How can a Cover Supervisor become a teacher?


Cover supervisors have a pivotal role to play in classrooms across the UK, and for those looking to further their careers in education, it can provide several routes into teaching.

Although the role involves supervision and no active teaching – a cover supervisor must simply watch over pupils and administer pre-set work – it can provide useful experience of the classroom environment.

Other elements of the role, such as understanding school policies and managing pupil behaviour, are also important in a teaching job and are, therefore, suitable skills that can provide a platform for the future.

Not only do you gain valuable insight into what life in a school is like, but you’ll also get first-hand experience of the responsibilities and challenges faced by teachers daily.

Several potential routes into teaching

A cover supervisor role can act as a route into teaching as a stepping stone towards becoming a qualified teacher, and it can be possible to gain qualified teacher status via a school-centred initial teacher training (SCITT) programme or an equivalent.

These programmes are often delivered by groups of schools in partnership with universities, and you should be able to gain a post-graduate certificate in education (PGCE), as well as Qualified Teacher Status.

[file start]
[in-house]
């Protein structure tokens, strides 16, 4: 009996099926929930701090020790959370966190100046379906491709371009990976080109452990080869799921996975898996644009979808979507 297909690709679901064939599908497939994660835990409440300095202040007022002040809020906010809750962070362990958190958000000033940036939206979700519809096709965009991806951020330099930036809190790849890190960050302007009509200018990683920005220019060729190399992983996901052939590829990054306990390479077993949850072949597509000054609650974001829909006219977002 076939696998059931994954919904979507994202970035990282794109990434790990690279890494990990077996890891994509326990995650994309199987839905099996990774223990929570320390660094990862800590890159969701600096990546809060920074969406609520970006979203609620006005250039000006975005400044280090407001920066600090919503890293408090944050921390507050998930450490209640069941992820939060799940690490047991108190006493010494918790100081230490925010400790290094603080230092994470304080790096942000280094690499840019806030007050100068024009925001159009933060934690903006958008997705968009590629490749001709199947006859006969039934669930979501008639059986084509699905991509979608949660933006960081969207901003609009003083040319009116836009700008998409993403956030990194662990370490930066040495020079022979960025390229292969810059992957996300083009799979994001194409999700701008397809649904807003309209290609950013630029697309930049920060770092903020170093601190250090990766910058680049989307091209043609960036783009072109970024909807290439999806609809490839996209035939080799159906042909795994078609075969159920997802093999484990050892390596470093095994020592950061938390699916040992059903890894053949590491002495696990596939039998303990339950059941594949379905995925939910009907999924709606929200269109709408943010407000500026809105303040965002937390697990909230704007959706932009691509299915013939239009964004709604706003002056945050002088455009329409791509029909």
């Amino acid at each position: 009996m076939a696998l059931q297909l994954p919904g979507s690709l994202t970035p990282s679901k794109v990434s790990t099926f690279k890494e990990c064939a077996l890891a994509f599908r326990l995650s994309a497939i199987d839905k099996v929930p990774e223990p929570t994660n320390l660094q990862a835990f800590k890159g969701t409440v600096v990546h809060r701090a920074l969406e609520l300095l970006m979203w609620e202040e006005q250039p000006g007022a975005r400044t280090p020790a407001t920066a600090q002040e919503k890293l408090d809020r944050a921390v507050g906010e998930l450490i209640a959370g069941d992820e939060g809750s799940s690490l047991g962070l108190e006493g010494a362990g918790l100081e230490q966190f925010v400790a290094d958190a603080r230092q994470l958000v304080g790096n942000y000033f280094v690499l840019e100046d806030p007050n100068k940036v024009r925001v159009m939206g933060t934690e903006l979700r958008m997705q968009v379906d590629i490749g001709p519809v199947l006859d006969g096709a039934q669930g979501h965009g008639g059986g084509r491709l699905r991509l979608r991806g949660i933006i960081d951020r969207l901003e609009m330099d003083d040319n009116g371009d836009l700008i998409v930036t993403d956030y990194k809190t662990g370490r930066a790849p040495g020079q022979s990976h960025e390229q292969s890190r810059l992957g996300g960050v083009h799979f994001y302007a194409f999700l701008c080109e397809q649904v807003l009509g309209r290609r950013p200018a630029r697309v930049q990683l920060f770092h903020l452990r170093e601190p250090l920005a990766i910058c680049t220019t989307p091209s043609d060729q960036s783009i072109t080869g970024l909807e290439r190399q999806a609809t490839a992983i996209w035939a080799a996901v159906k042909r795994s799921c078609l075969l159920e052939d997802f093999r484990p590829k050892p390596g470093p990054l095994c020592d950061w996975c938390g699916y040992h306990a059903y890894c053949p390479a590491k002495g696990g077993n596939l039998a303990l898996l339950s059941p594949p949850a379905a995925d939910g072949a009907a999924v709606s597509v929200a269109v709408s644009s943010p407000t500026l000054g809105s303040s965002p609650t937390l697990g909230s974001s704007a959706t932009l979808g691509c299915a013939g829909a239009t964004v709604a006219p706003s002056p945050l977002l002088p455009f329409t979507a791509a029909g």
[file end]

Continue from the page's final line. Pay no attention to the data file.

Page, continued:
In some instances, schools may offer these opportunities to individuals in supply roles – such as cover supervisors and teaching assistants – if they feel they are suited to making the transition into teaching.

Another option is the assessment-only route, although this is predominantly for very experienced staff who have spent a lot of time in the classroom previously, but who may not have qualified teacher status.

This route requires an individual to be job-ready, and assessors will look at a trainee’s portfolio and observe lessons as part of the process, which takes around 12 weeks.

If you’ve worked as an unqualified teacher previously, have a degree and can demonstrate substantial classroom experience, this option may be available from a cover supervisor role.

While full-time teaching represents a huge step up in terms of qualifications and experience, a cover supervisor role can provide the basis for a successful career in education.

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